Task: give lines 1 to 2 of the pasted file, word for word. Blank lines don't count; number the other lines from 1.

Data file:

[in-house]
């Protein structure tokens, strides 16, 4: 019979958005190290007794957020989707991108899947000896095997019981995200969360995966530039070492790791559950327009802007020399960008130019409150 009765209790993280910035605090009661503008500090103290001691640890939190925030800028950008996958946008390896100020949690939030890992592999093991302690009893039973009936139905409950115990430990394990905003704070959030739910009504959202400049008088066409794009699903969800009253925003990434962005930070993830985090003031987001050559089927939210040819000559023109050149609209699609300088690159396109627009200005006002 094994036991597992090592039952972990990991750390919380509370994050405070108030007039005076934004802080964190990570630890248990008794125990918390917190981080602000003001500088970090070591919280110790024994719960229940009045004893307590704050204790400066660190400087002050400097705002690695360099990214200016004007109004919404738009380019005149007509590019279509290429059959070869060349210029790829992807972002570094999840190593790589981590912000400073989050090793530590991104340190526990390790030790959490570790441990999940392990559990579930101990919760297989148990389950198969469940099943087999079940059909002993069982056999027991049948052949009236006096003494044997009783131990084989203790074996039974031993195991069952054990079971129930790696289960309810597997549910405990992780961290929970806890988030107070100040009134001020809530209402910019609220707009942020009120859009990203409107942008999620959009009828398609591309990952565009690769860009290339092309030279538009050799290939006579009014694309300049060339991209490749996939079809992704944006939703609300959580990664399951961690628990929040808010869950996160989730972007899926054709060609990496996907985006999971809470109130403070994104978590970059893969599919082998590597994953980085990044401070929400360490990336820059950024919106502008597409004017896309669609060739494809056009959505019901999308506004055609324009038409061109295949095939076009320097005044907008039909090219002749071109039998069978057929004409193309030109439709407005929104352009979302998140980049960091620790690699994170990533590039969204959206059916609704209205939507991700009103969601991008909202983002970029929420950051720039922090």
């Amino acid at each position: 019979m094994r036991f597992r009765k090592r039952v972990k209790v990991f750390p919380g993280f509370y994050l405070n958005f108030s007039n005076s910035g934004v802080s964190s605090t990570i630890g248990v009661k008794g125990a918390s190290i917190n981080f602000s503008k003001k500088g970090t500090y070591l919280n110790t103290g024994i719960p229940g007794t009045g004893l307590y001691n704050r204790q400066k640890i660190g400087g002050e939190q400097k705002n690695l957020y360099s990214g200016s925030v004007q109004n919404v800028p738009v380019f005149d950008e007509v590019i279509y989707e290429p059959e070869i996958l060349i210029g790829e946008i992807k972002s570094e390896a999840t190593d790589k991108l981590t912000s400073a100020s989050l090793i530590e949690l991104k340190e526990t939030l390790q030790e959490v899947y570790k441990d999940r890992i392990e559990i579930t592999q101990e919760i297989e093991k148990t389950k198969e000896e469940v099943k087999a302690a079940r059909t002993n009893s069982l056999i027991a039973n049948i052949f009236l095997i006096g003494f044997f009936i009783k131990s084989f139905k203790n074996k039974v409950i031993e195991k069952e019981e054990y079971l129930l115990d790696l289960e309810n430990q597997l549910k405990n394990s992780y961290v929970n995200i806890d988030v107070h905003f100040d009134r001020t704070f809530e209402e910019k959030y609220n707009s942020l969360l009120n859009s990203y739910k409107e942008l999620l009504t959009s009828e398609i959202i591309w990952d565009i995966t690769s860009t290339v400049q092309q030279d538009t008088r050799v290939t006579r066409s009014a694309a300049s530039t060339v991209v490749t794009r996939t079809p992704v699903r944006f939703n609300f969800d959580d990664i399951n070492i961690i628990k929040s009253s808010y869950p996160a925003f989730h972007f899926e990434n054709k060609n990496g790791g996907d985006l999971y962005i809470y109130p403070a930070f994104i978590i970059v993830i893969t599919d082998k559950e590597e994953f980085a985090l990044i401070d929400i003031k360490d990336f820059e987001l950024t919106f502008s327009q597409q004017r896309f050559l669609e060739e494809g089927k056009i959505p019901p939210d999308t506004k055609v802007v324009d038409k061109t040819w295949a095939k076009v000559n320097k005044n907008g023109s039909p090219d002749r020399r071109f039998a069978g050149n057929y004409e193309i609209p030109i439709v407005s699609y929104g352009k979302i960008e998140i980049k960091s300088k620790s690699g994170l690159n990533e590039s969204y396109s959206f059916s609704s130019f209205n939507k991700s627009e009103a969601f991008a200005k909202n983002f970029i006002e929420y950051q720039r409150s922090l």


[in-house]
């Protein structure tokens, strides 16, 4: 019979958005190290007794957020989707991108899947000896095997019981995200969360995966530039070492790791559950327009802007020399960008130019409150 009765209790993280910035605090009661503008500090103290001691640890939190925030800028950008996958946008390896100020949690939030890992592999093991302690009893039973009936139905409950115990430990394990905003704070959030739910009504959202400049008088066409794009699903969800009253925003990434962005930070993830985090003031987001050559089927939210040819000559023109050149609209699609300088690159396109627009200005006002 094994036991597992090592039952972990990991750390919380509370994050405070108030007039005076934004802080964190990570630890248990008794125990918390917190981080602000003001500088970090070591919280110790024994719960229940009045004893307590704050204790400066660190400087002050400097705002690695360099990214200016004007109004919404738009380019005149007509590019279509290429059959070869060349210029790829992807972002570094999840190593790589981590912000400073989050090793530590991104340190526990390790030790959490570790441990999940392990559990579930101990919760297989148990389950198969469940099943087999079940059909002993069982056999027991049948052949009236006096003494044997009783131990084989203790074996039974031993195991069952054990079971129930790696289960309810597997549910405990992780961290929970806890988030107070100040009134001020809530209402910019609220707009942020009120859009990203409107942008999620959009009828398609591309990952565009690769860009290339092309030279538009050799290939006579009014694309300049060339991209490749996939079809992704944006939703609300959580990664399951961690628990929040808010869950996160989730972007899926054709060609990496996907985006999971809470109130403070994104978590970059893969599919082998590597994953980085990044401070929400360490990336820059950024919106502008597409004017896309669609060739494809056009959505019901999308506004055609324009038409061109295949095939076009320097005044907008039909090219002749071109039998069978057929004409193309030109439709407005929104352009979302998140980049960091620790690699994170990533590039969204959206059916609704209205939507991700009103969601991008909202983002970029929420950051720039922090």